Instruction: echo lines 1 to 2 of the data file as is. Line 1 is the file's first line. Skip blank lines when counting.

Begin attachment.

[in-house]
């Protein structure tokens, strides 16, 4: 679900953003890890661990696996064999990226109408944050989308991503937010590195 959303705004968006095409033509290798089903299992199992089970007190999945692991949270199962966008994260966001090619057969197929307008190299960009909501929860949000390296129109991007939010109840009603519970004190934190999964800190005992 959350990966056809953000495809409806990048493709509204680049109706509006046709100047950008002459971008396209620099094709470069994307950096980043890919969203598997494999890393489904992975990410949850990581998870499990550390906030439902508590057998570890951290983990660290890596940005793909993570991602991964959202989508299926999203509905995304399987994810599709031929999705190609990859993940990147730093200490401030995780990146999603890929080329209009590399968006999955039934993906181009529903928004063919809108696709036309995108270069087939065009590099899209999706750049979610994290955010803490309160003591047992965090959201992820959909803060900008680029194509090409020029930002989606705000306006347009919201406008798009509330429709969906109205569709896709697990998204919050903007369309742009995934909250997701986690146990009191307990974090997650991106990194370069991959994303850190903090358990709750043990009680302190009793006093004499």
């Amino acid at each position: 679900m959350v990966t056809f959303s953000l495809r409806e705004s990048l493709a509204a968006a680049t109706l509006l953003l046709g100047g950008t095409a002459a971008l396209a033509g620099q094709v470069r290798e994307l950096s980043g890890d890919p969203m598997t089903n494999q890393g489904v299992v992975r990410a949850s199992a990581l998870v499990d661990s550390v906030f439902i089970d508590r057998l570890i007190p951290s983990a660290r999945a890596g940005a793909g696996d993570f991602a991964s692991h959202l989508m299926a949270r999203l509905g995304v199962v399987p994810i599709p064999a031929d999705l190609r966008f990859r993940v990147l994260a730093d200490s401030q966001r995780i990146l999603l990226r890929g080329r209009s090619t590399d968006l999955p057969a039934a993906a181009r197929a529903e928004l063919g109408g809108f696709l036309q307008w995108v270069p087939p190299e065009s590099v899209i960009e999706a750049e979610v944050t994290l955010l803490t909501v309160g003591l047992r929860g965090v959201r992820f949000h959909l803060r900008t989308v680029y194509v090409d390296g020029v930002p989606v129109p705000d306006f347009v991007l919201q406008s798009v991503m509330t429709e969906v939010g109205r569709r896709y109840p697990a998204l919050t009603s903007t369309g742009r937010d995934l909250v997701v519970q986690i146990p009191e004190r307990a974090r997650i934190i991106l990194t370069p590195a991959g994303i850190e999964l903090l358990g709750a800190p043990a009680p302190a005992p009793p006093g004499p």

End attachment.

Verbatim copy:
[in-house]
């Protein structure tokens, strides 16, 4: 679900953003890890661990696996064999990226109408944050989308991503937010590195 959303705004968006095409033509290798089903299992199992089970007190999945692991949270199962966008994260966001090619057969197929307008190299960009909501929860949000390296129109991007939010109840009603519970004190934190999964800190005992 959350990966056809953000495809409806990048493709509204680049109706509006046709100047950008002459971008396209620099094709470069994307950096980043890919969203598997494999890393489904992975990410949850990581998870499990550390906030439902508590057998570890951290983990660290890596940005793909993570991602991964959202989508299926999203509905995304399987994810599709031929999705190609990859993940990147730093200490401030995780990146999603890929080329209009590399968006999955039934993906181009529903928004063919809108696709036309995108270069087939065009590099899209999706750049979610994290955010803490309160003591047992965090959201992820959909803060900008680029194509090409020029930002989606705000306006347009919201406008798009509330429709969906109205569709896709697990998204919050903007369309742009995934909250997701986690146990009191307990974090997650991106990194370069991959994303850190903090358990709750043990009680302190009793006093004499």